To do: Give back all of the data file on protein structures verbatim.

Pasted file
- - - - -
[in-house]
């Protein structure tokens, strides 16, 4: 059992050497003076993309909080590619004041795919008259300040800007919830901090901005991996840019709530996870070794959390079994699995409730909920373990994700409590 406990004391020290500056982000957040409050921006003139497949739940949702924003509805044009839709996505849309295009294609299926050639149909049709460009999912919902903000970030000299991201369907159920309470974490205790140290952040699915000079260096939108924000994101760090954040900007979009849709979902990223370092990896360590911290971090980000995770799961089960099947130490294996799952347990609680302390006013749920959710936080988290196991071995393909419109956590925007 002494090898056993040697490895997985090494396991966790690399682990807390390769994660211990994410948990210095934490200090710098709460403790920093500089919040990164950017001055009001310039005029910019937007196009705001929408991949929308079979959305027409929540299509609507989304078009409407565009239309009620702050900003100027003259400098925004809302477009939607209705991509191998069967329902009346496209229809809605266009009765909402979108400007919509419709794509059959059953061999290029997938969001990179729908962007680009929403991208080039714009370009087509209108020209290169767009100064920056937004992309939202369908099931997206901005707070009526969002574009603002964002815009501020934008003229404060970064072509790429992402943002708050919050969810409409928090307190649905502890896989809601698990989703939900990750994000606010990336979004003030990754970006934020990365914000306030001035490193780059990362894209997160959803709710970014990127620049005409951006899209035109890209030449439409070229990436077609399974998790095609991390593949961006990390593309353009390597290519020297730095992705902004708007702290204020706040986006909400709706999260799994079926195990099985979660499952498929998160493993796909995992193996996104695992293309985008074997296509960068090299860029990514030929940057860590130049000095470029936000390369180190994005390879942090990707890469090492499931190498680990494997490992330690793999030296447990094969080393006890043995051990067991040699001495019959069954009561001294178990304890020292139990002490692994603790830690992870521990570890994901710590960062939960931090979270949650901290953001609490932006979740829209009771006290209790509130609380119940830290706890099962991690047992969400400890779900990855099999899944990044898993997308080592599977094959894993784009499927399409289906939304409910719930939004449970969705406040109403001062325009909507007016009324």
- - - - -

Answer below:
[in-house]
């Protein structure tokens, strides 16, 4: 059992050497003076993309909080590619004041795919008259300040800007919830901090901005991996840019709530996870070794959390079994699995409730909920373990994700409590 406990004391020290500056982000957040409050921006003139497949739940949702924003509805044009839709996505849309295009294609299926050639149909049709460009999912919902903000970030000299991201369907159920309470974490205790140290952040699915000079260096939108924000994101760090954040900007979009849709979902990223370092990896360590911290971090980000995770799961089960099947130490294996799952347990609680302390006013749920959710936080988290196991071995393909419109956590925007 002494090898056993040697490895997985090494396991966790690399682990807390390769994660211990994410948990210095934490200090710098709460403790920093500089919040990164950017001055009001310039005029910019937007196009705001929408991949929308079979959305027409929540299509609507989304078009409407565009239309009620702050900003100027003259400098925004809302477009939607209705991509191998069967329902009346496209229809809605266009009765909402979108400007919509419709794509059959059953061999290029997938969001990179729908962007680009929403991208080039714009370009087509209108020209290169767009100064920056937004992309939202369908099931997206901005707070009526969002574009603002964002815009501020934008003229404060970064072509790429992402943002708050919050969810409409928090307190649905502890896989809601698990989703939900990750994000606010990336979004003030990754970006934020990365914000306030001035490193780059990362894209997160959803709710970014990127620049005409951006899209035109890209030449439409070229990436077609399974998790095609991390593949961006990390593309353009390597290519020297730095992705902004708007702290204020706040986006909400709706999260799994079926195990099985979660499952498929998160493993796909995992193996996104695992293309985008074997296509960068090299860029990514030929940057860590130049000095470029936000390369180190994005390879942090990707890469090492499931190498680990494997490992330690793999030296447990094969080393006890043995051990067991040699001495019959069954009561001294178990304890020292139990002490692994603790830690992870521990570890994901710590960062939960931090979270949650901290953001609490932006979740829209009771006290209790509130609380119940830290706890099962991690047992969400400890779900990855099999899944990044898993997308080592599977094959894993784009499927399409289906939304409910719930939004449970969705406040109403001062325009909507007016009324």